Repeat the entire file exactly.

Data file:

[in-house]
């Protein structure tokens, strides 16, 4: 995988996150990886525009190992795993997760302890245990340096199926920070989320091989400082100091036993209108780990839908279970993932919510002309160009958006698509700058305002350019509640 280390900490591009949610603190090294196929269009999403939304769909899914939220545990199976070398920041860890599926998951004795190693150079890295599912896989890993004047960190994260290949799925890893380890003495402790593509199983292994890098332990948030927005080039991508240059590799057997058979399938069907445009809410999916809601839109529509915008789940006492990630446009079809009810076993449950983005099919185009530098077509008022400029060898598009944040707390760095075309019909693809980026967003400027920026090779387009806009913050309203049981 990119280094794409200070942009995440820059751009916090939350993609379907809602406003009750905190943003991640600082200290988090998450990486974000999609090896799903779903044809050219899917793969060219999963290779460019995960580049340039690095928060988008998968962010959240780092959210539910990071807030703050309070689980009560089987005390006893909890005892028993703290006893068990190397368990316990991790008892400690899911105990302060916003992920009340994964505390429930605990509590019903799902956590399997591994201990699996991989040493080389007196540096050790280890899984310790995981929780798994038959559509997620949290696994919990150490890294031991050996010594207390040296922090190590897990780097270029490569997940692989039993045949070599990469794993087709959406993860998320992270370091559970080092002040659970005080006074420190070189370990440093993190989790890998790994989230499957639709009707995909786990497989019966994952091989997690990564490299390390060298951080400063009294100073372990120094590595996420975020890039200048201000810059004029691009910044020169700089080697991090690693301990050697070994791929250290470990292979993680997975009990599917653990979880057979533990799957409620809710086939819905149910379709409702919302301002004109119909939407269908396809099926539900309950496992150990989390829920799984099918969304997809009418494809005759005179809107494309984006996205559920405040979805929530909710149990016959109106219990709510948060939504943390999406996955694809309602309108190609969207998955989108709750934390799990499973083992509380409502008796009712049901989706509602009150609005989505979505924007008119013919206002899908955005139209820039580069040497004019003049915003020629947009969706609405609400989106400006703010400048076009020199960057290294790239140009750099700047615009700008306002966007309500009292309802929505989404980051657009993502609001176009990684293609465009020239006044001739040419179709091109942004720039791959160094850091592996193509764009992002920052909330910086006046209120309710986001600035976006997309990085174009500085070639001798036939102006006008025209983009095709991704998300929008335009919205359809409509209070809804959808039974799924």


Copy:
[in-house]
């Protein structure tokens, strides 16, 4: 995988996150990886525009190992795993997760302890245990340096199926920070989320091989400082100091036993209108780990839908279970993932919510002309160009958006698509700058305002350019509640 280390900490591009949610603190090294196929269009999403939304769909899914939220545990199976070398920041860890599926998951004795190693150079890295599912896989890993004047960190994260290949799925890893380890003495402790593509199983292994890098332990948030927005080039991508240059590799057997058979399938069907445009809410999916809601839109529509915008789940006492990630446009079809009810076993449950983005099919185009530098077509008022400029060898598009944040707390760095075309019909693809980026967003400027920026090779387009806009913050309203049981 990119280094794409200070942009995440820059751009916090939350993609379907809602406003009750905190943003991640600082200290988090998450990486974000999609090896799903779903044809050219899917793969060219999963290779460019995960580049340039690095928060988008998968962010959240780092959210539910990071807030703050309070689980009560089987005390006893909890005892028993703290006893068990190397368990316990991790008892400690899911105990302060916003992920009340994964505390429930605990509590019903799902956590399997591994201990699996991989040493080389007196540096050790280890899984310790995981929780798994038959559509997620949290696994919990150490890294031991050996010594207390040296922090190590897990780097270029490569997940692989039993045949070599990469794993087709959406993860998320992270370091559970080092002040659970005080006074420190070189370990440093993190989790890998790994989230499957639709009707995909786990497989019966994952091989997690990564490299390390060298951080400063009294100073372990120094590595996420975020890039200048201000810059004029691009910044020169700089080697991090690693301990050697070994791929250290470990292979993680997975009990599917653990979880057979533990799957409620809710086939819905149910379709409702919302301002004109119909939407269908396809099926539900309950496992150990989390829920799984099918969304997809009418494809005759005179809107494309984006996205559920405040979805929530909710149990016959109106219990709510948060939504943390999406996955694809309602309108190609969207998955989108709750934390799990499973083992509380409502008796009712049901989706509602009150609005989505979505924007008119013919206002899908955005139209820039580069040497004019003049915003020629947009969706609405609400989106400006703010400048076009020199960057290294790239140009750099700047615009700008306002966007309500009292309802929505989404980051657009993502609001176009990684293609465009020239006044001739040419179709091109942004720039791959160094850091592996193509764009992002920052909330910086006046209120309710986001600035976006997309990085174009500085070639001798036939102006006008025209983009095709991704998300929008335009919205359809409509209070809804959808039974799924």